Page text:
A self-destructing human Ouroboros, Tiger has shanked another important decision into the Woods, so to speak, picking the wrong caddy to be his right-hand man as he embarks on a major championship comeback.
Woods is set to make his return to the PGA Tour at next week’s WGC-Bridgestone Invitational, following an 11-week layoff that started at the turn during the first round of THE PLAYERS Championship.
After rehabbing his left leg, Tiger is “feeling fit and ready to tee it up at Firestone next week. Excited to get back out there!” according to his Twitter account.
Woods’ return marks the beginning of a new era in his career. With longtime caddy Steve Williams having been recently fired, there will be a new confidant carrying Tiger’s clubs from now on.
In fairness, the bar is set quite high for whoever follows in Williams’ footsteps.
Tiger’s first caddy, Mike “Fluff” Cowan, was the perfect mix of laid-back hippie and savvy veteran bagman for Woods’ prodigious early-20s talent. The duo won the 1997 Masters together; now Fluff reads putts, notes yardages, calms down and fires up Jim Furyk.
“It was a great ride while it lasted,” Cowan said, once his run with Tiger was over.
Then, Tiger moved on to Williams, who was Greg Norman’s former caddy. The roughneck New Zealander served as part bodyguard and part best man — a role Woods played at Williams wedding. The duo intimidated and high-fived their way to 13 major championships, the most recent coming at the U.S. Open at Torrey Pines in 2008.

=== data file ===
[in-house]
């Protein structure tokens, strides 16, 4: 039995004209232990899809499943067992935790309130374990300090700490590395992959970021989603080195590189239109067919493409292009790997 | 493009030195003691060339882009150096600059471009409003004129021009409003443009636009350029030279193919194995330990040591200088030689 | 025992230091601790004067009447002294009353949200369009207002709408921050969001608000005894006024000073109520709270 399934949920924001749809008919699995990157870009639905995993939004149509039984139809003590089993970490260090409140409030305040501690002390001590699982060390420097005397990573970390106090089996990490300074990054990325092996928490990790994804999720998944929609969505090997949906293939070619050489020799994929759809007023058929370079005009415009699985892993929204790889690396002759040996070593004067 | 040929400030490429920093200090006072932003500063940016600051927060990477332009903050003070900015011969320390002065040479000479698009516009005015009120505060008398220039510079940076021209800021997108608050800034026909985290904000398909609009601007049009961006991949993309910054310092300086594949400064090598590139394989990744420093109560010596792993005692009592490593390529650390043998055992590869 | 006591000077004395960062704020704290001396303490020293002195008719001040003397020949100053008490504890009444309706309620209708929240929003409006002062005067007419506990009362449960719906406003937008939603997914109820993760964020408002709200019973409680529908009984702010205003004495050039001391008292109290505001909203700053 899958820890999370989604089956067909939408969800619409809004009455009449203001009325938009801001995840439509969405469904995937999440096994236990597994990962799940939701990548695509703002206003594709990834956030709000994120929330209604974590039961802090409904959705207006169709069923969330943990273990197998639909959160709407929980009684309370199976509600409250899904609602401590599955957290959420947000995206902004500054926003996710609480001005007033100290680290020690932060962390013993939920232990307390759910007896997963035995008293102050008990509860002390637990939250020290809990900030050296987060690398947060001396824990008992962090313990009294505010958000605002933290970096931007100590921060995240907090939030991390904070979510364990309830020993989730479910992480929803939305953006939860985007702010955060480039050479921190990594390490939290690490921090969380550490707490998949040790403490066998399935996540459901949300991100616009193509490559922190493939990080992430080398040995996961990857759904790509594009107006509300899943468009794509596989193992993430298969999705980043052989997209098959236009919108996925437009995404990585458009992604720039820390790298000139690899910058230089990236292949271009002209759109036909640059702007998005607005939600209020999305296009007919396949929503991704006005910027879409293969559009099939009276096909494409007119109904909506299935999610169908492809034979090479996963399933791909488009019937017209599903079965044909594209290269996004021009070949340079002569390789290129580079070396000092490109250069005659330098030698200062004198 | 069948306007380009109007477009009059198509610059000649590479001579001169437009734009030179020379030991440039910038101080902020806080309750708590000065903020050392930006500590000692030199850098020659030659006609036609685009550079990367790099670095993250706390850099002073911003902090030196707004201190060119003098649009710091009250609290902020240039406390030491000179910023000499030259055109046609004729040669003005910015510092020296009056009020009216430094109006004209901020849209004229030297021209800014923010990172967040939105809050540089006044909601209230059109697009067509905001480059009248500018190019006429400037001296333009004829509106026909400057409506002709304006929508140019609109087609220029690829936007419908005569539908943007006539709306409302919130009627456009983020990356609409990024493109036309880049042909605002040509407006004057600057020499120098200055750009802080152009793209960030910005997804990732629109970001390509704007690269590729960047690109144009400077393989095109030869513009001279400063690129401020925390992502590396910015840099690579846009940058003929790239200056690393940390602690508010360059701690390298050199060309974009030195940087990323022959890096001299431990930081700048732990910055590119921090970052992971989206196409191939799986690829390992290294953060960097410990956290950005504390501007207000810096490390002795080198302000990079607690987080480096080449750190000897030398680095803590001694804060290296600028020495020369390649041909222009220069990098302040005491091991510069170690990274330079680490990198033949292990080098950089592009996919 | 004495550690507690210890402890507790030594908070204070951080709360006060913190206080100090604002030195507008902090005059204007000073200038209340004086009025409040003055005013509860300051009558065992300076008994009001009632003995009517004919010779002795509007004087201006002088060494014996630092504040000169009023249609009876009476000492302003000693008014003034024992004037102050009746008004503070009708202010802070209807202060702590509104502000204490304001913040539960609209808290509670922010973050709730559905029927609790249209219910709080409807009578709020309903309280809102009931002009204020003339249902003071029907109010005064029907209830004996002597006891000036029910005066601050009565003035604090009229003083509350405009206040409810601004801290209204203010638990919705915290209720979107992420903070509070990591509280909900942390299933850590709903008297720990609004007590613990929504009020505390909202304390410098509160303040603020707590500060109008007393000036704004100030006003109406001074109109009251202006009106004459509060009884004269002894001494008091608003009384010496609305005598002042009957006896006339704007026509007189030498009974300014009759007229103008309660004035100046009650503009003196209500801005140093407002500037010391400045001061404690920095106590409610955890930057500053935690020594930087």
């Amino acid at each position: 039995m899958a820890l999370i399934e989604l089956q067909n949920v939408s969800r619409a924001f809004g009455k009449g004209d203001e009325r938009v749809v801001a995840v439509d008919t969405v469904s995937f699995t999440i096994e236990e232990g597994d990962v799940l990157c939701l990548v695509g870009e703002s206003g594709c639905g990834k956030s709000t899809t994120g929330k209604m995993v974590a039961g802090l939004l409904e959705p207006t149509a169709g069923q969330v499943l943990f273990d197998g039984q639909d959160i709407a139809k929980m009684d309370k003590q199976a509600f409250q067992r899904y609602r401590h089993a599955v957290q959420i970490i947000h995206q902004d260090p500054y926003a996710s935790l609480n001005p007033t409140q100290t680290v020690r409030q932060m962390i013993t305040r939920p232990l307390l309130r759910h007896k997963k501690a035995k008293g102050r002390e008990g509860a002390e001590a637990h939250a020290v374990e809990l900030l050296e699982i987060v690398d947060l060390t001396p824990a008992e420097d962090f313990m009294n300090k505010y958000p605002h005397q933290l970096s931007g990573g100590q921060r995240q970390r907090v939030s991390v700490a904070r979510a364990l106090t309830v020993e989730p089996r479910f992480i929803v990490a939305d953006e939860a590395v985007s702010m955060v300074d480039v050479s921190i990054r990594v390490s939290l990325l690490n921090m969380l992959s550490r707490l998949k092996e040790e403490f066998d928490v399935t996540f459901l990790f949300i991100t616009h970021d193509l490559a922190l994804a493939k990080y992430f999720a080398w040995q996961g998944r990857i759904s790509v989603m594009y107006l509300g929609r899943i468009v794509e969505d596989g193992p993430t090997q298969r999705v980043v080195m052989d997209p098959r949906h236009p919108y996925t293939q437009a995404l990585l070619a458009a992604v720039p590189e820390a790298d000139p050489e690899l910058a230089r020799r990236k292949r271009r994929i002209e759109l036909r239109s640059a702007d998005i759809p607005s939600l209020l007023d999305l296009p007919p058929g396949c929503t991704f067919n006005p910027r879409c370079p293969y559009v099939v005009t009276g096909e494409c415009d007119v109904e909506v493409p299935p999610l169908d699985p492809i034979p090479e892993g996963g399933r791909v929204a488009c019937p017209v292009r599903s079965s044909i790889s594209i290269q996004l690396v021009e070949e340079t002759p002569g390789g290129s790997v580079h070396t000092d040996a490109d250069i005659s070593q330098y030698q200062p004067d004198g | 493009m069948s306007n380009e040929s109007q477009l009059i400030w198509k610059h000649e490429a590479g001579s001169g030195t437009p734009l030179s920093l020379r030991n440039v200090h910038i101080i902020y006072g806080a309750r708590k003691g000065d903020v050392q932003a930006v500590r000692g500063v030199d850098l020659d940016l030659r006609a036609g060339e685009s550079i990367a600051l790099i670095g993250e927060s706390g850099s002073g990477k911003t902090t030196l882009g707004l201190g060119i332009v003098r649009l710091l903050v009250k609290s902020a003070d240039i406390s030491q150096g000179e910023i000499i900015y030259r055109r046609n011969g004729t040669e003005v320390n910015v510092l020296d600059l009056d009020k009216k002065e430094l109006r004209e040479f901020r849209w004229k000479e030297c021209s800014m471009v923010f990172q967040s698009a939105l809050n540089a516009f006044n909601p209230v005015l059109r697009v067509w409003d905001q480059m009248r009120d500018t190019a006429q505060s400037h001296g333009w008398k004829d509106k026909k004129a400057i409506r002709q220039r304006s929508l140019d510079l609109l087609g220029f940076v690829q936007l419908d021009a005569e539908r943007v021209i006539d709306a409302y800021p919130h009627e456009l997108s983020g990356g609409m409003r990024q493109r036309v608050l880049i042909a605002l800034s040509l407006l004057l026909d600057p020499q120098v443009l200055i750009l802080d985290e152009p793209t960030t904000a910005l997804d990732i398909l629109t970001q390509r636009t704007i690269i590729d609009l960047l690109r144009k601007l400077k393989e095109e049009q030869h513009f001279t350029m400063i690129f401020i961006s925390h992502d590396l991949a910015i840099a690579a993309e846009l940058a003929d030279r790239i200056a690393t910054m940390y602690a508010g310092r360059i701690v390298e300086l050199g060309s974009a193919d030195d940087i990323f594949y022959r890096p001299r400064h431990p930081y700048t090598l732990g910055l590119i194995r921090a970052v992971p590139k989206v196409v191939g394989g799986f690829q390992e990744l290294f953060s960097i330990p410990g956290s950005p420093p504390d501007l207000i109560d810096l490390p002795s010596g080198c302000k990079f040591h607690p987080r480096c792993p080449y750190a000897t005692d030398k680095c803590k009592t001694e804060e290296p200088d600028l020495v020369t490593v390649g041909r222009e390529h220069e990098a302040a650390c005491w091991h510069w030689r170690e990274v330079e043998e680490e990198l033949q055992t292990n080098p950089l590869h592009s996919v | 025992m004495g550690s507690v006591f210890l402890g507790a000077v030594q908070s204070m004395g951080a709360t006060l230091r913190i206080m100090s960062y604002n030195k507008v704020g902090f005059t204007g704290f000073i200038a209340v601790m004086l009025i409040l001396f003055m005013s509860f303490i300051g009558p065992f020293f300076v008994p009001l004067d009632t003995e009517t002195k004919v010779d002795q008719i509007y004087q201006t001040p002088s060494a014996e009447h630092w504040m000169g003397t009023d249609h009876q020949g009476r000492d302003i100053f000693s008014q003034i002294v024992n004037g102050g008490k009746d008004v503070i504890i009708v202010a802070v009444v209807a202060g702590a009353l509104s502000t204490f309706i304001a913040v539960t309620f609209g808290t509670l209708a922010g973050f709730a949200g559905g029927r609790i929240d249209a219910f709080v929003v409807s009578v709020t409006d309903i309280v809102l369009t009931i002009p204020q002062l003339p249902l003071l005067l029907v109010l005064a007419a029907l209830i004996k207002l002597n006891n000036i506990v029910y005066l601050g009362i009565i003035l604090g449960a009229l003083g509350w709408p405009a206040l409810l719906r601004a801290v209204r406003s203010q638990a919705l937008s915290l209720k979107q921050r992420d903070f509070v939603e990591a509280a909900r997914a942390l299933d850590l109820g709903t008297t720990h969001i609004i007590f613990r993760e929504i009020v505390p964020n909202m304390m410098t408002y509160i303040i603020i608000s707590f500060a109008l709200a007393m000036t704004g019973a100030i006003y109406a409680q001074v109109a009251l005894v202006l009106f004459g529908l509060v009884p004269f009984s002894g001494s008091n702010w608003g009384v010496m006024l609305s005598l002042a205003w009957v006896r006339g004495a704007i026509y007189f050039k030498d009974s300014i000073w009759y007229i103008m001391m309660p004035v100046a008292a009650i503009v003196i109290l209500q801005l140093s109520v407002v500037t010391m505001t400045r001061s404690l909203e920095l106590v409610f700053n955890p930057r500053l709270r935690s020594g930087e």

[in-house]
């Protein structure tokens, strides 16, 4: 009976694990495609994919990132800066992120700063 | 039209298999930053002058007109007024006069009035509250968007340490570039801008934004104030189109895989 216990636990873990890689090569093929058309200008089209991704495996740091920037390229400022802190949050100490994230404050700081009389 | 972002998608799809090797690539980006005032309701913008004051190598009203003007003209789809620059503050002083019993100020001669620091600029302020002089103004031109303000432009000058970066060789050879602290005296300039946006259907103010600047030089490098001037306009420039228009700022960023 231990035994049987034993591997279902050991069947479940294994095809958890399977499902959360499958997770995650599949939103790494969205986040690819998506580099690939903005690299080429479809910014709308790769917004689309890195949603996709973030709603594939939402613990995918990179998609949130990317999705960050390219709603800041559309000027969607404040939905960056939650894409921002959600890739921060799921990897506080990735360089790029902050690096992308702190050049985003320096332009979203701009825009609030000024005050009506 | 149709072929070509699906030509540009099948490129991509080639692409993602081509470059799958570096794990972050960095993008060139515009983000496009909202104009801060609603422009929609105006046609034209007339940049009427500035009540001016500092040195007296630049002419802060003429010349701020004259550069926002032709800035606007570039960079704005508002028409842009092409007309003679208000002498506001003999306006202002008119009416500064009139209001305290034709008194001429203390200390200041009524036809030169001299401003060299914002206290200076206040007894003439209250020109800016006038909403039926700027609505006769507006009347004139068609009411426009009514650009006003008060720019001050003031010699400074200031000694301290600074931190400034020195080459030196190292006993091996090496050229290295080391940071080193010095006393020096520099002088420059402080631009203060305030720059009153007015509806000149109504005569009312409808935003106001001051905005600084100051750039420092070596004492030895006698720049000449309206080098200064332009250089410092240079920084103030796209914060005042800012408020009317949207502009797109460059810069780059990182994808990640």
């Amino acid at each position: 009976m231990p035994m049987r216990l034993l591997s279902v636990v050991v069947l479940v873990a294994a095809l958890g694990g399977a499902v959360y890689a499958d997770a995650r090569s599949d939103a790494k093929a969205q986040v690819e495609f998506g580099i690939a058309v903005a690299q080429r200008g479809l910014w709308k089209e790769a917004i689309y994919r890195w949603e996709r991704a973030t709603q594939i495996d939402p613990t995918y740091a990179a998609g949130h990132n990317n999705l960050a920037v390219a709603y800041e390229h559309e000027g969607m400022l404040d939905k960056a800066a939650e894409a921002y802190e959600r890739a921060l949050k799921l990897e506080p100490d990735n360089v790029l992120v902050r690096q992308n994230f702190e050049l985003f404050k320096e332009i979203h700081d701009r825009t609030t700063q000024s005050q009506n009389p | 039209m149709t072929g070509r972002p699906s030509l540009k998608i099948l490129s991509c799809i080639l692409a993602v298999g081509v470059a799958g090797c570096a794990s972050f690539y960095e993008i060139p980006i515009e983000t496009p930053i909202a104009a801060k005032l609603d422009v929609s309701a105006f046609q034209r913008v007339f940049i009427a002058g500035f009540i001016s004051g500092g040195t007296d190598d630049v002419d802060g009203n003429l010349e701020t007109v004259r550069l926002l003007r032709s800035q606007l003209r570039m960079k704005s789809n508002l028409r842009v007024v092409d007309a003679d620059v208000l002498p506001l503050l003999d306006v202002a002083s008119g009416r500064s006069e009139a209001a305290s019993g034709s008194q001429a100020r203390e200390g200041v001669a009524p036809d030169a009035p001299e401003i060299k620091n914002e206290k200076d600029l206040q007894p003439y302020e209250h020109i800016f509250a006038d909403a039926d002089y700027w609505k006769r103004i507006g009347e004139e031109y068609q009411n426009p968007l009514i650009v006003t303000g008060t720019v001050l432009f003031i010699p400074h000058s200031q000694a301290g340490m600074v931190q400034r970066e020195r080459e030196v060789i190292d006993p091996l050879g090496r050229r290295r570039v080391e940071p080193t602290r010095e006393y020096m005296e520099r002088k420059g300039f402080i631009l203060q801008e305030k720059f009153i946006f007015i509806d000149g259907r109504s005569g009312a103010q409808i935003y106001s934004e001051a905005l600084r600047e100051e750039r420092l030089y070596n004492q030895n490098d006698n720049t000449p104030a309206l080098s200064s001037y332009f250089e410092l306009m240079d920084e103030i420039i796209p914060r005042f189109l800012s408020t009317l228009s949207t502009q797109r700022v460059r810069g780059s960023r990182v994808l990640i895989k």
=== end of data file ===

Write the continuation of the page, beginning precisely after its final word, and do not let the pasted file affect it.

Stevie kept up appearances and essentially pleaded ignorance (or at least the fifth) as Tiger’s infidelity scandal mushroom-clouded worldwide. Williams sat out as Woods rehabbed his various injuries — reportedly going unpaid during that time — before finally picking back up the bag for Australian Adam Scott. (After first receiving permission from Woods, of course.)
Loyalty fell by the wayside, however, as Tiger decided it was time to move on — without Williams by his side.
“Realistically, I could look back, and I’ve wasted the last two years of my life because he’s played infrequently, he’s been injured and played poorly,” Williams told The New Zealand Herald.
“I was prepared to hang in there through thick and thin, so I find the timing extraordinary.”
Now, Tiger turns to Bryon Bell, a childhood friend who previously served as president of Tiger Woods Design. Bell has caddied for Tiger three times and has a strong track record, albeit with a decidedly different player than Woods has been of late:
1st – 1999 Buick Invitational
2nd – 2000 Buick Invitational
T2 – 2003 Disney Invitational
But Bell is no caddy; he’s a glorified yes man. Bell has been widely reported as the man who knew too much of Woods’ personal comings-and-goings before it became Page Six-style front page news. Bell was “Enabler No. 1” and now he’s “Advisor No. 1.”
“(Bell) would coordinate my flight itineraries and make sure I was all set up to see Tiger,” alleged Tiger mistress Jamie Jungers told The New York Daily News. “He was a very nice guy.”
If Bell were really up to the task at hand, he would have advised Woods to make a better caddy selection. A good caddy (and friend) knows when to agree and when to offer another option. Bell is already 0-for-1 in advising Woods in an unbiased, honest way.
Tiger doesn’t need another lacky. He has plenty of those on the payroll already.